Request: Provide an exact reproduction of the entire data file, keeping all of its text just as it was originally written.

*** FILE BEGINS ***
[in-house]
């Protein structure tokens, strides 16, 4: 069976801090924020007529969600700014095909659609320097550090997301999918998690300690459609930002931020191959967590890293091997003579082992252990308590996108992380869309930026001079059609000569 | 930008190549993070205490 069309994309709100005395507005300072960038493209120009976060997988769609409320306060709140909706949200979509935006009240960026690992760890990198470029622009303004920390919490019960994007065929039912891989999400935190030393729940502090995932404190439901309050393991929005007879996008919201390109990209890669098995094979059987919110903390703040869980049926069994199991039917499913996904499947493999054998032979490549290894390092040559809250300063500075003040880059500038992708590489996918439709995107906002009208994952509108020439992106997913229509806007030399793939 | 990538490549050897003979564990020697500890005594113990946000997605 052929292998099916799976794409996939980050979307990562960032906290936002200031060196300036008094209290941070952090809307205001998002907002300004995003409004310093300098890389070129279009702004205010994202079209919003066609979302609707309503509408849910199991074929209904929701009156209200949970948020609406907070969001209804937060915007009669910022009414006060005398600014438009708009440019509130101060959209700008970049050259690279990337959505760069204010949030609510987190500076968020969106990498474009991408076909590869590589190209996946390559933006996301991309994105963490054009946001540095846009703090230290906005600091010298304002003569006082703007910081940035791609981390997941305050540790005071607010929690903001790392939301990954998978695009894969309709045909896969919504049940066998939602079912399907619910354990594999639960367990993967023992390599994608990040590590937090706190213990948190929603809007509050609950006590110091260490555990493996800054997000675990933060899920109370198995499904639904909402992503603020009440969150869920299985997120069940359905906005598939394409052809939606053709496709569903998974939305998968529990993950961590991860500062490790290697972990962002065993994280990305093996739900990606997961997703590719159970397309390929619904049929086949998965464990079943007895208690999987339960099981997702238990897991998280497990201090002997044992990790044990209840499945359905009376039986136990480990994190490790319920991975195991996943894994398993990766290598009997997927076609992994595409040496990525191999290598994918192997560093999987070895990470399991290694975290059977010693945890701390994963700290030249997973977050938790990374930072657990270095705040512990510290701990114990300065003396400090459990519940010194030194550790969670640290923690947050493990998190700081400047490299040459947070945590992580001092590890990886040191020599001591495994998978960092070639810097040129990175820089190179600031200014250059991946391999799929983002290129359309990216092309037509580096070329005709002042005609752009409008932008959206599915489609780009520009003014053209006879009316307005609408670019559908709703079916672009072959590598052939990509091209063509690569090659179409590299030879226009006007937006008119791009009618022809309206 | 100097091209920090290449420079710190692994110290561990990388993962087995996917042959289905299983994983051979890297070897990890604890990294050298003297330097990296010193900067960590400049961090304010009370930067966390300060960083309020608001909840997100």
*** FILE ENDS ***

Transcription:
[in-house]
């Protein structure tokens, strides 16, 4: 069976801090924020007529969600700014095909659609320097550090997301999918998690300690459609930002931020191959967590890293091997003579082992252990308590996108992380869309930026001079059609000569 | 930008190549993070205490 069309994309709100005395507005300072960038493209120009976060997988769609409320306060709140909706949200979509935006009240960026690992760890990198470029622009303004920390919490019960994007065929039912891989999400935190030393729940502090995932404190439901309050393991929005007879996008919201390109990209890669098995094979059987919110903390703040869980049926069994199991039917499913996904499947493999054998032979490549290894390092040559809250300063500075003040880059500038992708590489996918439709995107906002009208994952509108020439992106997913229509806007030399793939 | 990538490549050897003979564990020697500890005594113990946000997605 052929292998099916799976794409996939980050979307990562960032906290936002200031060196300036008094209290941070952090809307205001998002907002300004995003409004310093300098890389070129279009702004205010994202079209919003066609979302609707309503509408849910199991074929209904929701009156209200949970948020609406907070969001209804937060915007009669910022009414006060005398600014438009708009440019509130101060959209700008970049050259690279990337959505760069204010949030609510987190500076968020969106990498474009991408076909590869590589190209996946390559933006996301991309994105963490054009946001540095846009703090230290906005600091010298304002003569006082703007910081940035791609981390997941305050540790005071607010929690903001790392939301990954998978695009894969309709045909896969919504049940066998939602079912399907619910354990594999639960367990993967023992390599994608990040590590937090706190213990948190929603809007509050609950006590110091260490555990493996800054997000675990933060899920109370198995499904639904909402992503603020009440969150869920299985997120069940359905906005598939394409052809939606053709496709569903998974939305998968529990993950961590991860500062490790290697972990962002065993994280990305093996739900990606997961997703590719159970397309390929619904049929086949998965464990079943007895208690999987339960099981997702238990897991998280497990201090002997044992990790044990209840499945359905009376039986136990480990994190490790319920991975195991996943894994398993990766290598009997997927076609992994595409040496990525191999290598994918192997560093999987070895990470399991290694975290059977010693945890701390994963700290030249997973977050938790990374930072657990270095705040512990510290701990114990300065003396400090459990519940010194030194550790969670640290923690947050493990998190700081400047490299040459947070945590992580001092590890990886040191020599001591495994998978960092070639810097040129990175820089190179600031200014250059991946391999799929983002290129359309990216092309037509580096070329005709002042005609752009409008932008959206599915489609780009520009003014053209006879009316307005609408670019559908709703079916672009072959590598052939990509091209063509690569090659179409590299030879226009006007937006008119791009009618022809309206 | 100097091209920090290449420079710190692994110290561990990388993962087995996917042959289905299983994983051979890297070897990890604890990294050298003297330097990296010193900067960590400049961090304010009370930067966390300060960083309020608001909840997100």